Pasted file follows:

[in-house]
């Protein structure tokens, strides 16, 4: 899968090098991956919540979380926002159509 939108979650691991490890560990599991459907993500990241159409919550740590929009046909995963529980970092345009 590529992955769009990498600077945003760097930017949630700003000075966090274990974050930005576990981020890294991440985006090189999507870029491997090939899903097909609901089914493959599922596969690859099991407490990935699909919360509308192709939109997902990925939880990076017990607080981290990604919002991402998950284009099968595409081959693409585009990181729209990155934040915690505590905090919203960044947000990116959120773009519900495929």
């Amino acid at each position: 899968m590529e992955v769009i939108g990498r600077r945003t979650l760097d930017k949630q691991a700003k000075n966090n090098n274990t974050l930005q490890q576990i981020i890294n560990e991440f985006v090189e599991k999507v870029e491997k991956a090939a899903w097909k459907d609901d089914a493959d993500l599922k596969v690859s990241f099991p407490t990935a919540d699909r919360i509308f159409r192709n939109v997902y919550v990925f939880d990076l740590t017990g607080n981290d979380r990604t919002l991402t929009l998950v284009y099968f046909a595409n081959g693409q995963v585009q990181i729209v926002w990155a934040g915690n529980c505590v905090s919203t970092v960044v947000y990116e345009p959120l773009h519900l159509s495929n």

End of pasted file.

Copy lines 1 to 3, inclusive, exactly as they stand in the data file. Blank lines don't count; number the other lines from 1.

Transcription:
[in-house]
């Protein structure tokens, strides 16, 4: 899968090098991956919540979380926002159509 939108979650691991490890560990599991459907993500990241159409919550740590929009046909995963529980970092345009 590529992955769009990498600077945003760097930017949630700003000075966090274990974050930005576990981020890294991440985006090189999507870029491997090939899903097909609901089914493959599922596969690859099991407490990935699909919360509308192709939109997902990925939880990076017990607080981290990604919002991402998950284009099968595409081959693409585009990181729209990155934040915690505590905090919203960044947000990116959120773009519900495929």
């Amino acid at each position: 899968m590529e992955v769009i939108g990498r600077r945003t979650l760097d930017k949630q691991a700003k000075n966090n090098n274990t974050l930005q490890q576990i981020i890294n560990e991440f985006v090189e599991k999507v870029e491997k991956a090939a899903w097909k459907d609901d089914a493959d993500l599922k596969v690859s990241f099991p407490t990935a919540d699909r919360i509308f159409r192709n939109v997902y919550v990925f939880d990076l740590t017990g607080n981290d979380r990604t919002l991402t929009l998950v284009y099968f046909a595409n081959g693409q995963v585009q990181i729209v926002w990155a934040g915690n529980c505590v905090s919203t970092v960044v947000y990116e345009p959120l773009h519900l159509s495929n």